Yahoo's big patent war escalation: a lawsuit against Facebook

Yahoo logoAfter threatening Facebook with patent litigation last month, Yahoo has pulled the trigger, charging Facebook with infringing ten of its patents:

To build a successful website, users need to have easy access to many functions and tasks such as messaging and privacy options. The website owner needs revenue through functions such as advertising. All of these functions involve Yahoo!'s innovations. Without Yahoo!'s achievements, websites such as Facebook would not enjoy repeat visitors or substantial advertising revenue.

According to sources who talked to All Things Digital, Yahoo's increasingly litigious posture is being driven by recently hired CEO Scott Thompson.

Yahoo claims Facebook infringes patents related to online advertising, privacy, Web customization, social networking, and messaging.

Yahoo's complaint does not allege that Facebook directly copied Yahoo's products. Rather, Yahoo appears to have claimed broad categories of website functionality, which Facebook may have infringed by accident in the process of building its own website.

For example, Yahoo accuses Facebook of infringing Patent no. 7454509, "Online playback system with community bias." While the patent is written in dense legalese ("A method comprising providing a first community having members, each member of the first community having associated preferences regarding data stream content..."), it appears to claim the concept of serving up customized content to different users in a social network based on their individual preferences.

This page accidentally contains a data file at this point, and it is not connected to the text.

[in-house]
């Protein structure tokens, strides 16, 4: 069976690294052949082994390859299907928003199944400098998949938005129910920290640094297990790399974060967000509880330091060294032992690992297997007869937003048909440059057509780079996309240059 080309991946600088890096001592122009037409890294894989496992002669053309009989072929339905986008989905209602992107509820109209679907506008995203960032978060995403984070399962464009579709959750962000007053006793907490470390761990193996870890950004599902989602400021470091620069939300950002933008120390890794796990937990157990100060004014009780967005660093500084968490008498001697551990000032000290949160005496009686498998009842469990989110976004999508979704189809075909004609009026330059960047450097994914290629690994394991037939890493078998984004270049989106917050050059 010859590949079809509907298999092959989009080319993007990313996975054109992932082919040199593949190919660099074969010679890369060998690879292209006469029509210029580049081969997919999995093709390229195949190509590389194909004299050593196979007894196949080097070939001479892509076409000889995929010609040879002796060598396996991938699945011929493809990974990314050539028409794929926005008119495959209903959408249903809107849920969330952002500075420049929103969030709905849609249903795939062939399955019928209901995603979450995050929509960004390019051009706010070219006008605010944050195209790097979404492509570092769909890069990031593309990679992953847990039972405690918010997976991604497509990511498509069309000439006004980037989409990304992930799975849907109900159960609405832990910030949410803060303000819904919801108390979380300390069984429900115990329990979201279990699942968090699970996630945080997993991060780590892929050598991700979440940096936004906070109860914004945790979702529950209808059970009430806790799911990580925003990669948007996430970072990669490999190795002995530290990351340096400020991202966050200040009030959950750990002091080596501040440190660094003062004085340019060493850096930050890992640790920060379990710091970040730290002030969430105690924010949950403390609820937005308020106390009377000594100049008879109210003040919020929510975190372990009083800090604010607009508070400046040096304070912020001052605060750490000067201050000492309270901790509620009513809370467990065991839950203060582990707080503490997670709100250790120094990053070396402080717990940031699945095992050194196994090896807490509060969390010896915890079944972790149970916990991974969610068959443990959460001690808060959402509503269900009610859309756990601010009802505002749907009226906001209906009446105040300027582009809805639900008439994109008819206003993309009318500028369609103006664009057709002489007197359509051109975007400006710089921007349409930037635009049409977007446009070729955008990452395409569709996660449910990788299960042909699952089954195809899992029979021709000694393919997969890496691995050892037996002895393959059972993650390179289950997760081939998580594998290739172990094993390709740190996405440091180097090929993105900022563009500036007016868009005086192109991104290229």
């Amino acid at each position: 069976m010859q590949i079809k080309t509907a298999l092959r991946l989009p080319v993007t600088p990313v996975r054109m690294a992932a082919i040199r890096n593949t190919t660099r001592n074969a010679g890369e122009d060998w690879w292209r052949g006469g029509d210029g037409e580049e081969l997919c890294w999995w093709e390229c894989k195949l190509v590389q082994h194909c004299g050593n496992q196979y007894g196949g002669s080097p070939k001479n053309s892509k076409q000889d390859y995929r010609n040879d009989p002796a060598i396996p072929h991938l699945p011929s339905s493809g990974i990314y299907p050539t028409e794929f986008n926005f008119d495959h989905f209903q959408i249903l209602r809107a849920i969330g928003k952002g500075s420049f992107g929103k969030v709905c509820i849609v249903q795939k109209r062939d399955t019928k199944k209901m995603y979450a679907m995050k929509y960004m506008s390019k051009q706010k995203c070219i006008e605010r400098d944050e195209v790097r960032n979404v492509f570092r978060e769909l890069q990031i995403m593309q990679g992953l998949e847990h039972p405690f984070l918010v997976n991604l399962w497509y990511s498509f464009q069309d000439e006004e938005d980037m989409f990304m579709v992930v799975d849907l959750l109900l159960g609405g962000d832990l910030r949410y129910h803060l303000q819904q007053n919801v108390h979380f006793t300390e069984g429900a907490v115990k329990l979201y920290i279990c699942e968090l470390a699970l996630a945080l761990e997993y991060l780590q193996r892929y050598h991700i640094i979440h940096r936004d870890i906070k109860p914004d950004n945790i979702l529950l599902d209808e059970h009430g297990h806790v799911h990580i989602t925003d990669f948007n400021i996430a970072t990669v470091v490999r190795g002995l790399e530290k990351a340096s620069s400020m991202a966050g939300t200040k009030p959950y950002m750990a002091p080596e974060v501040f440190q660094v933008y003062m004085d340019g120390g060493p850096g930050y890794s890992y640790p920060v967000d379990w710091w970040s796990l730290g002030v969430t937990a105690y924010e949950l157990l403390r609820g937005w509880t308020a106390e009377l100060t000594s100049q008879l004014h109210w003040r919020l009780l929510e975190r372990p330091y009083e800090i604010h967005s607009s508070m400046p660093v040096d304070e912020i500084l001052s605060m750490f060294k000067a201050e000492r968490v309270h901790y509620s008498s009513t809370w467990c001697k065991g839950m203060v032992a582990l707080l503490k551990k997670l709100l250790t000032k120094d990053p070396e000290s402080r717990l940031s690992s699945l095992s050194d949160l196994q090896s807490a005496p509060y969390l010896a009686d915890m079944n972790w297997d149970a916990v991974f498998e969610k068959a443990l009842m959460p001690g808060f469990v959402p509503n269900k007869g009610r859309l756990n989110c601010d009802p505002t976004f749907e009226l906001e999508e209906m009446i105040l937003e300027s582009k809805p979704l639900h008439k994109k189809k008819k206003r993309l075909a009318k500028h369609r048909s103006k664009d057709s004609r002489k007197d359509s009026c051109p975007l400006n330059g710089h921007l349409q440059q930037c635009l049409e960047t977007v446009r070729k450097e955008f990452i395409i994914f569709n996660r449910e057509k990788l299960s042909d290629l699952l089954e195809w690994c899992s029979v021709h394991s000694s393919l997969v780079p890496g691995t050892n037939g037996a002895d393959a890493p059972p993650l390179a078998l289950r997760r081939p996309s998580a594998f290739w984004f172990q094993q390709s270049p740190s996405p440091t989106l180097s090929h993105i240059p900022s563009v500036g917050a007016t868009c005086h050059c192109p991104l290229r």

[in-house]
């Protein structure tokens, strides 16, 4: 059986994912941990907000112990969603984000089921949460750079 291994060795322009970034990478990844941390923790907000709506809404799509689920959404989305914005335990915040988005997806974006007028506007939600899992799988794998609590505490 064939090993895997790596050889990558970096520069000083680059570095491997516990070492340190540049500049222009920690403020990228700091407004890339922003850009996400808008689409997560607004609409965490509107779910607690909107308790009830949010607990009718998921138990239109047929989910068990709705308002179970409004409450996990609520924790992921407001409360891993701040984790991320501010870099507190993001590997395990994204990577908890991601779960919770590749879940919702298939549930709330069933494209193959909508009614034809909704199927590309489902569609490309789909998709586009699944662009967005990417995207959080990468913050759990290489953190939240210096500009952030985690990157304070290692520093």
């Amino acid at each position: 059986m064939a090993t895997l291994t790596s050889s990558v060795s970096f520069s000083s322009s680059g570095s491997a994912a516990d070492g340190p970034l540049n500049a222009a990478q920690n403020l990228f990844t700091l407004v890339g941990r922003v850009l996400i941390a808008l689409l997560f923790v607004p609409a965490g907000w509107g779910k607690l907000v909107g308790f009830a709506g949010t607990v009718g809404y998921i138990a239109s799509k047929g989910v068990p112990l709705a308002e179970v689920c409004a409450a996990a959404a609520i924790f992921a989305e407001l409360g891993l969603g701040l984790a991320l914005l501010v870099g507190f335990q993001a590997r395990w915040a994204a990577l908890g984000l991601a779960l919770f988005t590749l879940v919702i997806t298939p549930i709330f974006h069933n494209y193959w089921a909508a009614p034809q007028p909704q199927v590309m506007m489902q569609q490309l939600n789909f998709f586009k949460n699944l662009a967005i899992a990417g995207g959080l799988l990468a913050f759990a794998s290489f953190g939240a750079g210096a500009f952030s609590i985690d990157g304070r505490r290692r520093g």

Another patent, originally granted to Overture (which Yahoo acquired in 2003), appears to cover the concept of arranging the advertisements on a webpage based on past click-through rates.

The lawsuit illustrates how patents are becoming a significant barrier to entry for new firms in the software industry. Given how many patents Yahoo has, and how broad they are, it's hard to see how Facebook could have avoided infringing them. And, of course, Yahoo is far from the only software incumbent with a large portfolio of broad patents.

But until recently, there was a tacit agreement among major software firms not to sue competitors for patent infringement. All firms recognized that a full-scale patent war would be ruinous for the industry. But that gentlemen's agreement began to break down in the heat of competition in the mobile market. And now the patent wars seem to be spreading beyond the mobile market to the software industry more generally.

Source: Ars Technica

Tags: Facebook, legal action, Yahoo

Add comment

Your name:
Sign in with:
Your comment:

Enter code:

E-mail (not required)
E-mail will not be disclosed to the third party

Last news

A mobile hotspot in Australia will be capable of hitting gigabit speeds on the go
A new game could be in the works as Blizzard appears to have been hiring for a Diablo-related project
Nokia CEO Rajeev Suri will speak at MWC 2017
However what if you could go way, way back?
The Helio P15 packs an octa-core Cortex-A53 processor clocked at 2.2GHz
Samsung claims up to 27-percent higher performance or 40-percent lower power
Preliminary data for October shows another Windows 10 boom
Samsung Galaxy TabPro S - a tablet with the Windows-keyboard
The first Windows-tablet with the 12-inch display Super AMOLED
June 7, 2016 /
Keyboards for iOS
Ten iOS keyboards review
July 18, 2015 /
Samsung E1200 Mobile Phone Review
A cheap phone with a good screen
March 8, 2015 / 4
Creative Sound Blaster Z sound card review
Good sound for those who are not satisfied with the onboard solution
September 25, 2014 / 2
Samsung Galaxy Gear: Smartwatch at High Price
The first smartwatch from Samsung - almost a smartphone with a small body
December 19, 2013 /
HP Slate 7 is a 7-inch Android 4 Tablet PC with good sound
A cost-effective, 7-inch tablet PC from a renowned manufacturer
October 25, 2013 / 4

News Archive



Do you use microSD card with your phone?
or leave your own version in comments